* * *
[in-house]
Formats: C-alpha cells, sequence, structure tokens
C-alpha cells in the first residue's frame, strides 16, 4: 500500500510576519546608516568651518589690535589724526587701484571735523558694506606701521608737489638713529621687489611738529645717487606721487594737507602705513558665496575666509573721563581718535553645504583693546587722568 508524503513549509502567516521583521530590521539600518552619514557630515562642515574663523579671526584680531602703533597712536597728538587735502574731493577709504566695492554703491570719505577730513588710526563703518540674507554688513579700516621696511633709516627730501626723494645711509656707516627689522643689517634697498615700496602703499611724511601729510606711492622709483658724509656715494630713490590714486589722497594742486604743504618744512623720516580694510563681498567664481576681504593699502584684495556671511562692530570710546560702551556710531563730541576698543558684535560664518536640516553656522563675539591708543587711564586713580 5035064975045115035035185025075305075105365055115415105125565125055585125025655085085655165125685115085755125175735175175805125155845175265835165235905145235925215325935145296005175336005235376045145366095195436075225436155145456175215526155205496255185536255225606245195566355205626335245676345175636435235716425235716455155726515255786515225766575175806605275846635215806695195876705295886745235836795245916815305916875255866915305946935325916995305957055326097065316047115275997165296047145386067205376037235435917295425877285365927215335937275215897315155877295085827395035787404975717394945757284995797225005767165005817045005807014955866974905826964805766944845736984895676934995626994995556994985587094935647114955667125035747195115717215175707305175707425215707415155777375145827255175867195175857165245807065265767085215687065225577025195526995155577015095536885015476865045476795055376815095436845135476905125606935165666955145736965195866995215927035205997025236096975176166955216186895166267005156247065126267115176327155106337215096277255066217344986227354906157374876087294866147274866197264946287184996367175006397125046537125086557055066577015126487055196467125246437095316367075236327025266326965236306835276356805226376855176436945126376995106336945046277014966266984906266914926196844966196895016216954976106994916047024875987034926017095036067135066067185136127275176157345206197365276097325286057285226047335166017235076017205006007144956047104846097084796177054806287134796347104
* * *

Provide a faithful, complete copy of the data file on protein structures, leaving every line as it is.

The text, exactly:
[in-house]
Formats: C-alpha cells, sequence, structure tokens
C-alpha cells in the first residue's frame, strides 16, 4: 500500500510576519546608516568651518589690535589724526587701484571735523558694506606701521608737489638713529621687489611738529645717487606721487594737507602705513558665496575666509573721563581718535553645504583693546587722568 508524503513549509502567516521583521530590521539600518552619514557630515562642515574663523579671526584680531602703533597712536597728538587735502574731493577709504566695492554703491570719505577730513588710526563703518540674507554688513579700516621696511633709516627730501626723494645711509656707516627689522643689517634697498615700496602703499611724511601729510606711492622709483658724509656715494630713490590714486589722497594742486604743504618744512623720516580694510563681498567664481576681504593699502584684495556671511562692530570710546560702551556710531563730541576698543558684535560664518536640516553656522563675539591708543587711564586713580 5035064975045115035035185025075305075105365055115415105125565125055585125025655085085655165125685115085755125175735175175805125155845175265835165235905145235925215325935145296005175336005235376045145366095195436075225436155145456175215526155205496255185536255225606245195566355205626335245676345175636435235716425235716455155726515255786515225766575175806605275846635215806695195876705295886745235836795245916815305916875255866915305946935325916995305957055326097065316047115275997165296047145386067205376037235435917295425877285365927215335937275215897315155877295085827395035787404975717394945757284995797225005767165005817045005807014955866974905826964805766944845736984895676934995626994995556994985587094935647114955667125035747195115717215175707305175707425215707415155777375145827255175867195175857165245807065265767085215687065225577025195526995155577015095536885015476865045476795055376815095436845135476905125606935165666955145736965195866995215927035205997025236096975176166955216186895166267005156247065126267115176327155106337215096277255066217344986227354906157374876087294866147274866197264946287184996367175006397125046537125086557055066577015126487055196467125246437095316367075236327025266326965236306835276356805226376855176436945126376995106336945046277014966266984906266914926196844966196895016216954976106994916047024875987034926017095036067135066067185136127275176157345206197365276097325286057285226047335166017235076017205006007144956047104846097084796177054806287134796347104